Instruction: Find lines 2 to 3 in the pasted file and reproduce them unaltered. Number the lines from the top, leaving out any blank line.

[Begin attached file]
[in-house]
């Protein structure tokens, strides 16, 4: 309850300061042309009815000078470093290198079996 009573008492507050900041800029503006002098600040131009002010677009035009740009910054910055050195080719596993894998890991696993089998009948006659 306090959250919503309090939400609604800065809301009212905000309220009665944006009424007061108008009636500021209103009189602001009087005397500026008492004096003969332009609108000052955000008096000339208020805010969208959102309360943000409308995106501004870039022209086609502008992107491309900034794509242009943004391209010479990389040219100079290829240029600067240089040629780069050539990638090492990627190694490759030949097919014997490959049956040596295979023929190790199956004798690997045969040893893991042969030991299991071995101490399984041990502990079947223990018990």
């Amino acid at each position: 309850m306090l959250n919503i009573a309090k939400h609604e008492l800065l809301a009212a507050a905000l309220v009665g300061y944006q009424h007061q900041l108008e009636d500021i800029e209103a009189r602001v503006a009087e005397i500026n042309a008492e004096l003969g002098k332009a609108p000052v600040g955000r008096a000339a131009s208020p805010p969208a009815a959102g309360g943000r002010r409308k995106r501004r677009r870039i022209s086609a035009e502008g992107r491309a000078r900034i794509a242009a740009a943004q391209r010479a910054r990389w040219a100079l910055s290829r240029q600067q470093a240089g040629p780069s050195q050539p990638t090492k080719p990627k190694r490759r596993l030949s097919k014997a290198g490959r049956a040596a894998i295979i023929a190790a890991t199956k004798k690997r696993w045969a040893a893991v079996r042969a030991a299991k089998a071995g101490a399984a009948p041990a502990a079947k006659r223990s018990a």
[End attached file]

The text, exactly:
């Protein structure tokens, strides 16, 4: 309850300061042309009815000078470093290198079996 009573008492507050900041800029503006002098600040131009002010677009035009740009910054910055050195080719596993894998890991696993089998009948006659 306090959250919503309090939400609604800065809301009212905000309220009665944006009424007061108008009636500021209103009189602001009087005397500026008492004096003969332009609108000052955000008096000339208020805010969208959102309360943000409308995106501004870039022209086609502008992107491309900034794509242009943004391209010479990389040219100079290829240029600067240089040629780069050539990638090492990627190694490759030949097919014997490959049956040596295979023929190790199956004798690997045969040893893991042969030991299991071995101490399984041990502990079947223990018990």
């Amino acid at each position: 309850m306090l959250n919503i009573a309090k939400h609604e008492l800065l809301a009212a507050a905000l309220v009665g300061y944006q009424h007061q900041l108008e009636d500021i800029e209103a009189r602001v503006a009087e005397i500026n042309a008492e004096l003969g002098k332009a609108p000052v600040g955000r008096a000339a131009s208020p805010p969208a009815a959102g309360g943000r002010r409308k995106r501004r677009r870039i022209s086609a035009e502008g992107r491309a000078r900034i794509a242009a740009a943004q391209r010479a910054r990389w040219a100079l910055s290829r240029q600067q470093a240089g040629p780069s050195q050539p990638t090492k080719p990627k190694r490759r596993l030949s097919k014997a290198g490959r049956a040596a894998i295979i023929a190790a890991t199956k004798k690997r696993w045969a040893a893991v079996r042969a030991a299991k089998a071995g101490a399984a009948p041990a502990a079947k006659r223990s018990a």